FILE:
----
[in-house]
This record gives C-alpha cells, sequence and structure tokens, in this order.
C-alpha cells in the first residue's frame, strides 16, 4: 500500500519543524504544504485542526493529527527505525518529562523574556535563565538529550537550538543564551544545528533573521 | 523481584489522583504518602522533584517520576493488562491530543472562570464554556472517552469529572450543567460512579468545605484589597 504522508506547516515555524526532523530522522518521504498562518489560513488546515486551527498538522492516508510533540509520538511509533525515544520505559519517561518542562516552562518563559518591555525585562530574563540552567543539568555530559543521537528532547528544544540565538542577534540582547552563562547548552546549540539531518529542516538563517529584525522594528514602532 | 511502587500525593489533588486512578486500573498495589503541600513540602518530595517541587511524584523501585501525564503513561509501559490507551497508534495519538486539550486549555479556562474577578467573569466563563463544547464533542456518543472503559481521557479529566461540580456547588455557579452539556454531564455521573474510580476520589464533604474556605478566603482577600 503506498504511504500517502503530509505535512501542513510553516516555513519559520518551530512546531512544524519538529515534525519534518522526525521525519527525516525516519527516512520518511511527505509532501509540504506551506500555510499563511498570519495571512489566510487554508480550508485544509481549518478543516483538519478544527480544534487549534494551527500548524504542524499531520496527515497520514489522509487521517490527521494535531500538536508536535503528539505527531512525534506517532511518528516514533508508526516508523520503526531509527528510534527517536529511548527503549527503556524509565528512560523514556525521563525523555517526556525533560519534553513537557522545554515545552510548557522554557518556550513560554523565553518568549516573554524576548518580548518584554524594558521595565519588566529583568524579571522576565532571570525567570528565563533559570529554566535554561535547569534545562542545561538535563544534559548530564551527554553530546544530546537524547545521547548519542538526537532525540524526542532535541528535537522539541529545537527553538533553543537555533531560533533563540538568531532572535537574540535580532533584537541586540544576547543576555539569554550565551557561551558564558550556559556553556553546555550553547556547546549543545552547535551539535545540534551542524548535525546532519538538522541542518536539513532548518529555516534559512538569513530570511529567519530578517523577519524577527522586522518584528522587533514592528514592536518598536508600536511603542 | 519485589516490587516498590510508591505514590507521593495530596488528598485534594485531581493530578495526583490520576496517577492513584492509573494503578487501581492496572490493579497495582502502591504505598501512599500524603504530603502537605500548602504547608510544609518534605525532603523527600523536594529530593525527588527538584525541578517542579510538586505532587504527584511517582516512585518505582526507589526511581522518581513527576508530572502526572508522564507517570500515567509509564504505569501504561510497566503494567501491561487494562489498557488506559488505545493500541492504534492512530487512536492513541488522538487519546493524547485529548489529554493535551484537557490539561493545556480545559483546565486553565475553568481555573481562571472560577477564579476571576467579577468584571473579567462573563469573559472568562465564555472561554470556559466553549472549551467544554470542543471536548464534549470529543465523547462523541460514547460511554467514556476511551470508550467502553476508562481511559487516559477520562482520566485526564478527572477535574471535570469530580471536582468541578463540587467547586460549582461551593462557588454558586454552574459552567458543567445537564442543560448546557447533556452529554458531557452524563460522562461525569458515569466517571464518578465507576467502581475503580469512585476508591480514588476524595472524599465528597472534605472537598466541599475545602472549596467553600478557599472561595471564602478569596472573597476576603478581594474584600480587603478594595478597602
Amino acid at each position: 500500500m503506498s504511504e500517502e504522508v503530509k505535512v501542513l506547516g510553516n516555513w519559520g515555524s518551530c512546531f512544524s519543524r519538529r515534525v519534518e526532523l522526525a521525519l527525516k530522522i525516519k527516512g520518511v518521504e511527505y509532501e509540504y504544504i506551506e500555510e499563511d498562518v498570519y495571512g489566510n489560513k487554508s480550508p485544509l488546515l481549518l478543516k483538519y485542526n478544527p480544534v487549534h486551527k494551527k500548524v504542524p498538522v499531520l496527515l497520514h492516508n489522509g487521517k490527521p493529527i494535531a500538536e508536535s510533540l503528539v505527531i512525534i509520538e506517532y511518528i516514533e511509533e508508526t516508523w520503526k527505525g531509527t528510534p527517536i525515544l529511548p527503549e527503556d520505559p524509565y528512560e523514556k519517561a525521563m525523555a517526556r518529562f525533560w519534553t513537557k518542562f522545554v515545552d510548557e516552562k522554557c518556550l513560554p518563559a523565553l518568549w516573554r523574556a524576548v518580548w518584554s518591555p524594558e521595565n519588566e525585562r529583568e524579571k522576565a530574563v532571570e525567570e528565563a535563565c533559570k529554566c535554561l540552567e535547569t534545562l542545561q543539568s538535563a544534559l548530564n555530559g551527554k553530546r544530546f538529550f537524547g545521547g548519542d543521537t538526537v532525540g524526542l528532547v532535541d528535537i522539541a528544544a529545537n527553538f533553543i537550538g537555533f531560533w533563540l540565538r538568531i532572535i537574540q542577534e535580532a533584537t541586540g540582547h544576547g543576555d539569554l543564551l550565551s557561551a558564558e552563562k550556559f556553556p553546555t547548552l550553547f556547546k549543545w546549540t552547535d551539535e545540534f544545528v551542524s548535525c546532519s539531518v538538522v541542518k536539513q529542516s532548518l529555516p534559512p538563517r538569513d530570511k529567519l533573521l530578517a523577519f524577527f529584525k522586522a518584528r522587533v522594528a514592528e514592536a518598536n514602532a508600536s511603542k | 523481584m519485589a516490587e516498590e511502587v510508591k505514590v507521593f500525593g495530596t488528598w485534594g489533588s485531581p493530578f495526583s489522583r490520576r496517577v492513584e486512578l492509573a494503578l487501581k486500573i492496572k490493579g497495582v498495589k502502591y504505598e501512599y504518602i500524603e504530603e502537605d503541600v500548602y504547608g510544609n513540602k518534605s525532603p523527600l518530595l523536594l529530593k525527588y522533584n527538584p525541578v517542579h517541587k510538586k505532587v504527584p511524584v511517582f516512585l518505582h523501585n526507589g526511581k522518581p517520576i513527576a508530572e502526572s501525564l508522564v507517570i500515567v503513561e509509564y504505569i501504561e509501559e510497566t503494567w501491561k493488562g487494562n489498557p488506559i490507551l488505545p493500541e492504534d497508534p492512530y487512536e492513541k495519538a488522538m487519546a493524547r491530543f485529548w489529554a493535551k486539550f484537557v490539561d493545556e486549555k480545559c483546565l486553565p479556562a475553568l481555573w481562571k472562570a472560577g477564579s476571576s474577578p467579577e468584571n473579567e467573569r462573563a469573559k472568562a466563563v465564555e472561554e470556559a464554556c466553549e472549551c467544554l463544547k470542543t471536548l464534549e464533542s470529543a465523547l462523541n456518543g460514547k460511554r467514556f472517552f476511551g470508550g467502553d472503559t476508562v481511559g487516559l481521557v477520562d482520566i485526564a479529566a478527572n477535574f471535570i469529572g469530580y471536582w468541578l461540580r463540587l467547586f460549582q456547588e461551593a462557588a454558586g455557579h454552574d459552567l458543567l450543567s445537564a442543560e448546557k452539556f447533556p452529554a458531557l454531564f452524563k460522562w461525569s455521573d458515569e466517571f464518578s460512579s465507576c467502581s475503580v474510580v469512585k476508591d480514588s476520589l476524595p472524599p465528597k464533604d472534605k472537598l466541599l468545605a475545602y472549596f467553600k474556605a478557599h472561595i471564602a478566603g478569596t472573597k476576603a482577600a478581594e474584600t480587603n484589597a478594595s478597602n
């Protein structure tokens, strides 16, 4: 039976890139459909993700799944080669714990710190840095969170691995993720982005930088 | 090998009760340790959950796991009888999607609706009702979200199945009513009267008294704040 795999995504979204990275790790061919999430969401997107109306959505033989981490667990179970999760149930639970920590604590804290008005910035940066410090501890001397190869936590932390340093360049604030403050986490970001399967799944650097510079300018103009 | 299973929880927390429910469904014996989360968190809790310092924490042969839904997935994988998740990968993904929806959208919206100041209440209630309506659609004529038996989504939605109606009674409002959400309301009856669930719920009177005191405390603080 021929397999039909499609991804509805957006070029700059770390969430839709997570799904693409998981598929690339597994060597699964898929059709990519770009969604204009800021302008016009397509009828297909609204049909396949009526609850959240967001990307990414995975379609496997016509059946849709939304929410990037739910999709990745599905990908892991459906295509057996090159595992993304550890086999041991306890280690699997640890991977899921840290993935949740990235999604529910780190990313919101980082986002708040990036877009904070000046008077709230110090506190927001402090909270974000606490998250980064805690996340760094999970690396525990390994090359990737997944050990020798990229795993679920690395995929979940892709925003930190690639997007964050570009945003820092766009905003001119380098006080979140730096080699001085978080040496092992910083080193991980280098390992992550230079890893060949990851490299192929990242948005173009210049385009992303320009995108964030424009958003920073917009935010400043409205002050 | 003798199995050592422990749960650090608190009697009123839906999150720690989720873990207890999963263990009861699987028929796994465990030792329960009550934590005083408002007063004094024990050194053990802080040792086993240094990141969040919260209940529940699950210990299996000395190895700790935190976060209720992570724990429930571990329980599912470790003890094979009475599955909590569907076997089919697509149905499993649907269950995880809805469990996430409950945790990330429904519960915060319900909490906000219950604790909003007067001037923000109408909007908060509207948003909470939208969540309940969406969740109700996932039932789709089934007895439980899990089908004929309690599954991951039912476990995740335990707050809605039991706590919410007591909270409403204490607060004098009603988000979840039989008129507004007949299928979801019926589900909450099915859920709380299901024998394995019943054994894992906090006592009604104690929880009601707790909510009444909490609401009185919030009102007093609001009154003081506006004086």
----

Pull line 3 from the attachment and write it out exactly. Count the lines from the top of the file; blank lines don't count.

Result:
C-alpha cells in the first residue's frame, strides 16, 4: 500500500519543524504544504485542526493529527527505525518529562523574556535563565538529550537550538543564551544545528533573521 | 523481584489522583504518602522533584517520576493488562491530543472562570464554556472517552469529572450543567460512579468545605484589597 504522508506547516515555524526532523530522522518521504498562518489560513488546515486551527498538522492516508510533540509520538511509533525515544520505559519517561518542562516552562518563559518591555525585562530574563540552567543539568555530559543521537528532547528544544540565538542577534540582547552563562547548552546549540539531518529542516538563517529584525522594528514602532 | 511502587500525593489533588486512578486500573498495589503541600513540602518530595517541587511524584523501585501525564503513561509501559490507551497508534495519538486539550486549555479556562474577578467573569466563563463544547464533542456518543472503559481521557479529566461540580456547588455557579452539556454531564455521573474510580476520589464533604474556605478566603482577600 503506498504511504500517502503530509505535512501542513510553516516555513519559520518551530512546531512544524519538529515534525519534518522526525521525519527525516525516519527516512520518511511527505509532501509540504506551506500555510499563511498570519495571512489566510487554508480550508485544509481549518478543516483538519478544527480544534487549534494551527500548524504542524499531520496527515497520514489522509487521517490527521494535531500538536508536535503528539505527531512525534506517532511518528516514533508508526516508523520503526531509527528510534527517536529511548527503549527503556524509565528512560523514556525521563525523555517526556525533560519534553513537557522545554515545552510548557522554557518556550513560554523565553518568549516573554524576548518580548518584554524594558521595565519588566529583568524579571522576565532571570525567570528565563533559570529554566535554561535547569534545562542545561538535563544534559548530564551527554553530546544530546537524547545521547548519542538526537532525540524526542532535541528535537522539541529545537527553538533553543537555533531560533533563540538568531532572535537574540535580532533584537541586540544576547543576555539569554550565551557561551558564558550556559556553556553546555550553547556547546549543545552547535551539535545540534551542524548535525546532519538538522541542518536539513532548518529555516534559512538569513530570511529567519530578517523577519524577527522586522518584528522587533514592528514592536518598536508600536511603542 | 519485589516490587516498590510508591505514590507521593495530596488528598485534594485531581493530578495526583490520576496517577492513584492509573494503578487501581492496572490493579497495582502502591504505598501512599500524603504530603502537605500548602504547608510544609518534605525532603523527600523536594529530593525527588527538584525541578517542579510538586505532587504527584511517582516512585518505582526507589526511581522518581513527576508530572502526572508522564507517570500515567509509564504505569501504561510497566503494567501491561487494562489498557488506559488505545493500541492504534492512530487512536492513541488522538487519546493524547485529548489529554493535551484537557490539561493545556480545559483546565486553565475553568481555573481562571472560577477564579476571576467579577468584571473579567462573563469573559472568562465564555472561554470556559466553549472549551467544554470542543471536548464534549470529543465523547462523541460514547460511554467514556476511551470508550467502553476508562481511559487516559477520562482520566485526564478527572477535574471535570469530580471536582468541578463540587467547586460549582461551593462557588454558586454552574459552567458543567445537564442543560448546557447533556452529554458531557452524563460522562461525569458515569466517571464518578465507576467502581475503580469512585476508591480514588476524595472524599465528597472534605472537598466541599475545602472549596467553600478557599472561595471564602478569596472573597476576603478581594474584600480587603478594595478597602